By Tom Nader
Publisher and Editor
The fact that Frances Davis is remembered as a pioneer for women sports is special to her, but it was never something she thought about at the time.
Davis, who taught at Windham from 1953 through her retirement in 1992, was at the forefront of girls athletics for the Bombers in the mid-1970’s following the implementation of Title IX.
All it took was a simple conversation that Davis sparked with then-Windham Superintendent Ken Jacobs.
“Well, I realized that we had a group of girls that were really interested in pursuing sports, so I wanted to be a voice to help make it happen,” said Davis, who is now 92 and lives in Braceville Township in Trumbull County.
The early years were far from easy, but Davis was unfazed amongst it all.
Her focus remained on the kids and creating opportunities.
The first opportunity came with the introduction of the track and field team.
They practiced on the street adjacent to the school that led back to the district’s bus garage.
They had just a few hurdles to work with.
In most cases, Davis said found herself wandering around the school looking for makeshift pieces that she could transform into training equipment.
Volleyball was the second sport added at Windham (with basketball and softball arriving later).
They had a net that required two people to physically hold it upright because the basketball court had not been equipped with sleeve floor anchors yet.
Oh, and they didn’t have uniforms either.
“I remember asking about uniforms, and I was shown where a box of old uniform gymsuits were,” Davis said. “I was told that we should wear those for our first year and then we will see.”
The gymsuits were not even the Bombers’ legendary black and gold school colors.
“They were yellow,” Davis said with a chuckle.
For Davis, she was familiar with compromise.
She grew up in a family of nine children in a house that was located on State Route 18 between Diamond and Palmyra townships.
Frances Sampson was child No. 6 in the family, following behind Freda, Irma, Helen, Tom and Bob — and ahead of Ruth, Donna Jean and David.
She attended Palmyra grade school and then Palmyra High School before earning her teaching degree from Youngstown State University. Her first teaching job was at Youngstown East, and she married Don Davis the following spring.
At the time, city schools abided by a rule that they would not employ married women teachers so Davis was hired at Southeast High School in just the school’s second year of existence (1951). She spent the 1951 and 1952 school years at Southeast before moving on to Windham, where she spent the remainder of her career, beginning as a teacher, then as a coach, then as the girls athletic director and finally the district’s athletic director.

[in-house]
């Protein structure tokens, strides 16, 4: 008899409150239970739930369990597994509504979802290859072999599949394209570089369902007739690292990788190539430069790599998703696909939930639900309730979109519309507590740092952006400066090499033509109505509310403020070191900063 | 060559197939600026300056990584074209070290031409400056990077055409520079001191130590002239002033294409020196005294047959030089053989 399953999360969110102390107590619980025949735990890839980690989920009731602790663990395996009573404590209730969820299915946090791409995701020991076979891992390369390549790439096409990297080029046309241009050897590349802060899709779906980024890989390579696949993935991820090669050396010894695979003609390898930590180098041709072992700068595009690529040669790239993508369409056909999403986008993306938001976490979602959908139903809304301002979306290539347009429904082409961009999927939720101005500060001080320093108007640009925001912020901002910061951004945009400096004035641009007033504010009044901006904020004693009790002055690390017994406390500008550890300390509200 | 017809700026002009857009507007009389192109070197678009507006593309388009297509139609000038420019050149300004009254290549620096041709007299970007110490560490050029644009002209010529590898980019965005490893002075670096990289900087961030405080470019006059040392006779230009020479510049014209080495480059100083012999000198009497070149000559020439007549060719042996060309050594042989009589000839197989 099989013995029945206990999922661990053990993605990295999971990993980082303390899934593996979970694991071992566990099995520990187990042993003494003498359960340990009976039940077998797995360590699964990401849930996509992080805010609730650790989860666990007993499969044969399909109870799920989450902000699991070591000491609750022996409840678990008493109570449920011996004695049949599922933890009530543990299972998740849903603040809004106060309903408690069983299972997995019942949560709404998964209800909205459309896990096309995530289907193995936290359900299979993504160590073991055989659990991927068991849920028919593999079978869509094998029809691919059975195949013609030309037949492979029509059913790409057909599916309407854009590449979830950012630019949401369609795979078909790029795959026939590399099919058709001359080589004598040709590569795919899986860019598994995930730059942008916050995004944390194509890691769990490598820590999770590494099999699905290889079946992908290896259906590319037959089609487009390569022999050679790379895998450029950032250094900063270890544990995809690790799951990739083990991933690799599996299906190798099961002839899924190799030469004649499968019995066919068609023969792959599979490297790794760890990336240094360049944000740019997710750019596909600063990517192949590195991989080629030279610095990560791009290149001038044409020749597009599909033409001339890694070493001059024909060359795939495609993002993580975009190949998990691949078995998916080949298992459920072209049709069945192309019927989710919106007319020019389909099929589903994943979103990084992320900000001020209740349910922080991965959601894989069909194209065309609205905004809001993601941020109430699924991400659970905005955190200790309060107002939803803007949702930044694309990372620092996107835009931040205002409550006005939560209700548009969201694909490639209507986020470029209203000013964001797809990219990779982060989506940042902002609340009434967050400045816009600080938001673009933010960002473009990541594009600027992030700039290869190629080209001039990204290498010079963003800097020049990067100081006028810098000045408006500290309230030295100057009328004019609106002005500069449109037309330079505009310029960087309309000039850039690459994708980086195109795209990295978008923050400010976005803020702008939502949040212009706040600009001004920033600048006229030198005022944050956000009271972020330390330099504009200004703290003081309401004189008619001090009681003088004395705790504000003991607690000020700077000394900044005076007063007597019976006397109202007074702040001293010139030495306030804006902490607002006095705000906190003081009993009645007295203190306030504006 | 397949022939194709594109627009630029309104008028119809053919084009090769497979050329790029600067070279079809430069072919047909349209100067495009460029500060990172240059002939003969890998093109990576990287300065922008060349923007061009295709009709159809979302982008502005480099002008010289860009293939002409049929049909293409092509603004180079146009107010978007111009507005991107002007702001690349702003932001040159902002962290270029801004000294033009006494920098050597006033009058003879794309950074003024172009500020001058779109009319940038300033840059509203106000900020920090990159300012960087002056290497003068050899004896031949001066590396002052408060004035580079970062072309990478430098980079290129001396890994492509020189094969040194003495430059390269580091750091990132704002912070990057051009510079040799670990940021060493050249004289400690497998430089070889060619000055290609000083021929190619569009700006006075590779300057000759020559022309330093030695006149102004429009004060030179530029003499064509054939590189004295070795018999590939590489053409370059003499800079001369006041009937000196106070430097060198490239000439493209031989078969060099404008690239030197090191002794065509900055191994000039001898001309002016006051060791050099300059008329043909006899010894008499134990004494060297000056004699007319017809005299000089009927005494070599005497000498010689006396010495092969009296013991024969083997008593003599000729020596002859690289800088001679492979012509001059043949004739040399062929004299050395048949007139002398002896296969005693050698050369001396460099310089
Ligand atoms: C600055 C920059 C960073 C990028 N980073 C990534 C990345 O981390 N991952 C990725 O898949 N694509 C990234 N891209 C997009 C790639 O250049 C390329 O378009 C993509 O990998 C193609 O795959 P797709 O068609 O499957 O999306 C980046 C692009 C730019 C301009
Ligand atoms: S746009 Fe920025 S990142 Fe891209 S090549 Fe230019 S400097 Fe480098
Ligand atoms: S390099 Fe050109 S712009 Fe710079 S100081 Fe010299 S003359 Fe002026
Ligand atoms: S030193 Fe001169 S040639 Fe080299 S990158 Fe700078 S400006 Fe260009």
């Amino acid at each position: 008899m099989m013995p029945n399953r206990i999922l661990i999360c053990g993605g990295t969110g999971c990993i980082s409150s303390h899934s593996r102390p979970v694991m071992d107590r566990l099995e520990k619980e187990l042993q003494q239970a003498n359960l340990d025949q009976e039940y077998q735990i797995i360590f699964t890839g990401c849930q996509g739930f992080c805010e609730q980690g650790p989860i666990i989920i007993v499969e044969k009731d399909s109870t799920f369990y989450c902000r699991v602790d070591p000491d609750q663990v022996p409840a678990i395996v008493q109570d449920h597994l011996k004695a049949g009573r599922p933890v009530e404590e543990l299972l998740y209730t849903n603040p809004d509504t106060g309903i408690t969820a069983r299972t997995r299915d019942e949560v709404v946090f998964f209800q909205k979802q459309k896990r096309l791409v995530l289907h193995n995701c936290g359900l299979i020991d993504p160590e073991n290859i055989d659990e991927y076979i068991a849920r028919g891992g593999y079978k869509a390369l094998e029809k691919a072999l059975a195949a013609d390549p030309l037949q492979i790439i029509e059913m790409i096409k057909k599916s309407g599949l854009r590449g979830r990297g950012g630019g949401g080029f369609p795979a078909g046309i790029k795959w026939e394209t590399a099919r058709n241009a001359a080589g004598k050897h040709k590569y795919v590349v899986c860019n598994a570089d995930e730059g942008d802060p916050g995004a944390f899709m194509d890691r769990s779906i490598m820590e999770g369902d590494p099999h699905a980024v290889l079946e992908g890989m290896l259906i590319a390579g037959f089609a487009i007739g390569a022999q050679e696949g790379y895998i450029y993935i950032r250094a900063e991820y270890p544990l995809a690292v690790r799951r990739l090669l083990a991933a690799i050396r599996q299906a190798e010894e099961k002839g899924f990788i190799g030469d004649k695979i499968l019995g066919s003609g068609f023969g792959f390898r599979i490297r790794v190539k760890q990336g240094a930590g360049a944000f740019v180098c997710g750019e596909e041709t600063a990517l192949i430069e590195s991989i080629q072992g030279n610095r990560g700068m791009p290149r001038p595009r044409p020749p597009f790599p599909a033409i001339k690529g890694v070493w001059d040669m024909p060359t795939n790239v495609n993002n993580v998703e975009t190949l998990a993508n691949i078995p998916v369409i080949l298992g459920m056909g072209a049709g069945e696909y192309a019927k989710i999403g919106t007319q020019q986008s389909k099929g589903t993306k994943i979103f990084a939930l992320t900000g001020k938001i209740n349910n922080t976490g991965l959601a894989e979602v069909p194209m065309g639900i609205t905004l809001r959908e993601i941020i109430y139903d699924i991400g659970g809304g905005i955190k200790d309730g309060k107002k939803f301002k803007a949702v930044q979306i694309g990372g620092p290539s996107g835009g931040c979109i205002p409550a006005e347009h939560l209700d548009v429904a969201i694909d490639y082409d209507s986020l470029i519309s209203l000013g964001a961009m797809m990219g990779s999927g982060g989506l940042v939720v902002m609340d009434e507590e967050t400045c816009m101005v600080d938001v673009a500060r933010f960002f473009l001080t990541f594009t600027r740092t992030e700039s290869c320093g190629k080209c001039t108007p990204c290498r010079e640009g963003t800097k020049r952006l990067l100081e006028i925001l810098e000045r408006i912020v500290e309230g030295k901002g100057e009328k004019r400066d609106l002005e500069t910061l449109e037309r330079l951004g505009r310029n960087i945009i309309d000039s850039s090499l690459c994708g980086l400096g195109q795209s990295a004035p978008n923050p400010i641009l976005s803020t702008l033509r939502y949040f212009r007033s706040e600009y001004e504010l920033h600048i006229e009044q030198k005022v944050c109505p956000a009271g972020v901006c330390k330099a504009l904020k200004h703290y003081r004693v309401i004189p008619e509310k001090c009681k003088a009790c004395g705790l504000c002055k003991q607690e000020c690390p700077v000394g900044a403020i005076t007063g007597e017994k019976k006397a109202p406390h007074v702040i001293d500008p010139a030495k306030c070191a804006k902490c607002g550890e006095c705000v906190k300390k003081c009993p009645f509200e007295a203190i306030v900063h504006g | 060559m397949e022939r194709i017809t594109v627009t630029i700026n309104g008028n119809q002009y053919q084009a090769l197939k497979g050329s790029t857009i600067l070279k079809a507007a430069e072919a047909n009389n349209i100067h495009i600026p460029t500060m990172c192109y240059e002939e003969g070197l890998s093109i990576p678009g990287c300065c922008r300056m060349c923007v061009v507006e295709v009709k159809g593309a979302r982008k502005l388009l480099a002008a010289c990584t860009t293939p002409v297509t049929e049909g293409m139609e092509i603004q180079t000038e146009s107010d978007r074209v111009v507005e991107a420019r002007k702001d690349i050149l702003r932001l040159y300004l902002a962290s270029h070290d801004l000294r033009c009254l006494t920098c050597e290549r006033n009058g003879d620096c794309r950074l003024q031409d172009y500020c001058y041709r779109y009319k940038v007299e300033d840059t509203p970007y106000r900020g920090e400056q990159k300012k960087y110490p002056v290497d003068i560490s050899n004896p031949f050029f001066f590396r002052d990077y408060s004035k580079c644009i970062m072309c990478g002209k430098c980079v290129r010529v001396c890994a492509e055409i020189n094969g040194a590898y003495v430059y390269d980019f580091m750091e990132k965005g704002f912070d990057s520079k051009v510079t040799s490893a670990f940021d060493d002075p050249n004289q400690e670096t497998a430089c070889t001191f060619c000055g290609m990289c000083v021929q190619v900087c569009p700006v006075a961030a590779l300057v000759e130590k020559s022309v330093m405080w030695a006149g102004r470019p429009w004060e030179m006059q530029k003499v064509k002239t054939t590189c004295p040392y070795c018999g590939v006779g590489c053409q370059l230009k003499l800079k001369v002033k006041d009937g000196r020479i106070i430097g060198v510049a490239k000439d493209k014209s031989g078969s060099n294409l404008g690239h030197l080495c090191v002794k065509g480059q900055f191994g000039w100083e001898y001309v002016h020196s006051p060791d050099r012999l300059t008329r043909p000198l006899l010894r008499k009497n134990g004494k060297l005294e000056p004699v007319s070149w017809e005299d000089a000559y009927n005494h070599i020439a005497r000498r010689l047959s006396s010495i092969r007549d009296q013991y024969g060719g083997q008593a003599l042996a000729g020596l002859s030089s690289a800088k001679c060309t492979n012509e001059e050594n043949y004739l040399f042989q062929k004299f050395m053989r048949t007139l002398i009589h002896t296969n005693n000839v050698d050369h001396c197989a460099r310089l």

“Windham was a special place to teach. We were like one big family,” Davis said. “It was a lovely place to go to work. The kids were special and if you told them to do something, they did it. I think there were a lot of teachers that felt the same way that I did. That Windham was where we wanted to be.
“Even after I retired. Every place I would go, I would see kids from Windham, and they would always greet me and have always been very nice to me,” Davis added.
After her retirement from education, Davis became the friendly face and personality that worked behind the counter at the Riverview Golf Course in Newton Falls. She worked there for 25 years, but did not return when the course reopened from its COVID-mandated shutdown.
She looks back on her years at Windham, which named its early season volleyball tournament in her name a decade ago, fondly and her memories of jumpstarting the Bombers’ girls athletics programs as a special time in her life.
“We had a boom in numbers right away. The girls were excited to do things and it was a fun time,” Davis said. “The community really got behind us to support. One of the things that made me realize that we were doing a good thing was when we took our first girl down to the state track and field meet, and she did quite well.”
Sabrina Ruff represented the Bombers at the OHSAA state championships in 1976, finishing sixth in the 100-yard dash in 11.6 seconds and sixth in the long jump at 16-7.5 feet.
“It was quite amazing,” Davis said.
Just like her career.
Frances was a wonderful example to us younger teachers and coaches. She always went above and beyond helping students. A true legend❤️
Frances is one of the best! Tough as nails, but a soft heart. Admired by many. ❤️
Mrs. Davis was my first basketball coach and did so much to build our program. I was thrilled when we finally got to have a team my sophomore year. Years later, I was inducted into Windham‘s Athletic Hall of Fame for basketball, and none of that would’ve happened without her. I will always remember her!
I’m so proud of my Aunt Frances. She is a wonderful role model.
Every female athlete and coach of girls sports owes a debt of gratitude to Frances Davis and the other pioneers. She is a hero to me and many thers!